At 3:30, the LCPS chief operating officer sent an email to the superintendent and senior staff, stating "the incident at SBHC is relating to policy 8040. I will send a Teams appointment from 3:30 to 5 and I’ll log in now and offer an update if you want to log in between now and then."

"Policy 8040 addresses the rights of transgender and gender-expansive students," the report states, noting that just six people joined this Teams meeting.

"We believe this Teams meeting was the beginning of the complete lack of transparency by LCPS surrounding this situation."

Shortly after the meeting ended, an email was sent at 4:10 pm by the superintendent to the LCSB informing them of the sexual assault allegations.

The principal of Stone Bridge sent an email at 4:46 to the community informing them of that day’s incident, but "neither mentioned, nor hinted at, the sexual assault that took place in the bathroom, instead focusing on the father of the victim who arrived at the school."

This email had been drafted by the district’s public information officer, and was edited and approved by the superintendent.

During a school board meeting on June 22, 2021, the superintendent said in a question response, "to my knowledge we don’t have any records of assaults occurring in our restrooms."

"We believe this statement was a lie," the report states.

On July 2, 2021, two juvenile arrest warrants, or petitions, were issued against the student for two counts of forcible sodomy relating to the May 28 assault.

He was detained on July 8, but was released on July 26 per state law. The court stated as part of his release that the student not be returned to SBHS, and he was subsequently transferred to BRHS.

At BRHS, two students alerted their art teacher that the now-former SBHS student had been making them feel "uncomfortable bye the way he was behaving" because he had been following their friend group. The teacher reported this to the principal, who did not inform the teacher of the events at SBHS.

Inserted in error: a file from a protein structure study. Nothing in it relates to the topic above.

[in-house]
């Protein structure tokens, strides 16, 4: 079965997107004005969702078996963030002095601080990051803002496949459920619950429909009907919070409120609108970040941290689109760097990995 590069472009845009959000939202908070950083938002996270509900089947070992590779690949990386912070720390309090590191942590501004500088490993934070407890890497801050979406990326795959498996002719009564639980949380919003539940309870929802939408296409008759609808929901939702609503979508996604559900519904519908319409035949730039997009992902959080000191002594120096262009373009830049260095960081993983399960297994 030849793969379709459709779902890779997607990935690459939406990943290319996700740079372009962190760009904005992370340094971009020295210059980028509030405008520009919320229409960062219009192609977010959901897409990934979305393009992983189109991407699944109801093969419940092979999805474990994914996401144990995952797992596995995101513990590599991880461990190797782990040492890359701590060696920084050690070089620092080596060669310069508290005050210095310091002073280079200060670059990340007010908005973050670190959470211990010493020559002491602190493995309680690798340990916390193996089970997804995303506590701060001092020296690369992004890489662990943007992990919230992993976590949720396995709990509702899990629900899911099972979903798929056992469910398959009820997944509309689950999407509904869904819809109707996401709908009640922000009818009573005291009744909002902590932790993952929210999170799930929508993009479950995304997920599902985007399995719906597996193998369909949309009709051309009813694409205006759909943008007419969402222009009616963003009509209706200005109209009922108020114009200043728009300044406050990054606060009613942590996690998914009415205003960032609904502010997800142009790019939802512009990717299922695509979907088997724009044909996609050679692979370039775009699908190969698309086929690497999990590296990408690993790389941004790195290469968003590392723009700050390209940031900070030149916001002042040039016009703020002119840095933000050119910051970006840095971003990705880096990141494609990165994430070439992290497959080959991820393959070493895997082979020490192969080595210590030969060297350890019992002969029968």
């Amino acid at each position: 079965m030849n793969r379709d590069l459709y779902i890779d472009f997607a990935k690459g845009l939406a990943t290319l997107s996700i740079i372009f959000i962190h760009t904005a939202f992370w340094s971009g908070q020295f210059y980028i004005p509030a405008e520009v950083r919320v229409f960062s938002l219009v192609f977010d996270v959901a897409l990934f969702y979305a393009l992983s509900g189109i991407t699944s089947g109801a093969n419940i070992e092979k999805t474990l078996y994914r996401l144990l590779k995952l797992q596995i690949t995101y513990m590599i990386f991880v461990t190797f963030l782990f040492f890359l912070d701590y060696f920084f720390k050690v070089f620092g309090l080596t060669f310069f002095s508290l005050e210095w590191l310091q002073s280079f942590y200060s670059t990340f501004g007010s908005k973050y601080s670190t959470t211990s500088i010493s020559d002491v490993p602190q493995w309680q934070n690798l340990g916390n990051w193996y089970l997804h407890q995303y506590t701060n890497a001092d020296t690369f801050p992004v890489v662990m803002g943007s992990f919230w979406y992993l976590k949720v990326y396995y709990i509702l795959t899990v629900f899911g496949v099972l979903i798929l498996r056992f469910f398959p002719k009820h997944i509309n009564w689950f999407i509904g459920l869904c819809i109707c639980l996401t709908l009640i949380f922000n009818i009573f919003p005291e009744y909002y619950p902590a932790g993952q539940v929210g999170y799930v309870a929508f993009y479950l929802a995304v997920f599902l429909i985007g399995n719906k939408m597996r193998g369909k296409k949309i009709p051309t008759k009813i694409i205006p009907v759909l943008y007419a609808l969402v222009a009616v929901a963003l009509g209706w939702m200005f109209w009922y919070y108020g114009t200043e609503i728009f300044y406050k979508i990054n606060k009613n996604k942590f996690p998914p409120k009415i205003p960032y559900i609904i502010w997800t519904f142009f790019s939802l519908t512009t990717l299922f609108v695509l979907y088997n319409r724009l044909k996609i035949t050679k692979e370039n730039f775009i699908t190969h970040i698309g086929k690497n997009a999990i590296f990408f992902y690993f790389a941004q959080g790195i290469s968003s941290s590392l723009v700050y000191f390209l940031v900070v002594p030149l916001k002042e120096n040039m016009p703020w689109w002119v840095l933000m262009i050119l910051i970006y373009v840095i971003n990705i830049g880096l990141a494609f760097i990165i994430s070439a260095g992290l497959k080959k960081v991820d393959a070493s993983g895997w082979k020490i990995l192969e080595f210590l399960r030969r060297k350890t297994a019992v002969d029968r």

On September 9, 2021, the student grabbed the shoulder of a female student "really hard," and kept tapping the girl on the head with a pencil in class. He also tried to take her Chromebook, and asked her if she had ever posted nudes online, as well as asking a male student if his grandmother had posted nudes.

"Despite having a twelve-page disciplinary file, wearing an ankle monitor, being closely monitored by the Broad Run principal, knowledge of this incident by the highest administrators in LCPS and a suggestion by the court services unit that a more serious punishment be given, The individual received nothing more than a verbal admonishment for these actions," the report states.

On October 6, 2021, less than one month later, "the individual snatched an unassuming female out of the hallway, abducted her into an empty classroom, nearly asphyxiated her, and sexually assaulted her."

"Given facts learned through this investigation, multiple witnesses testified the October 6, 2021 crimes should have been prevented and expressed disgust, outrage, and sadness that they occurred," the report states. "We asked the Broad Run principal whether he felt any responsibility for what happened to the girl who was abducted and sexually assault on October 6, 2021, but he did not answer after his attorney objected and mentioned the Fifth Amendment."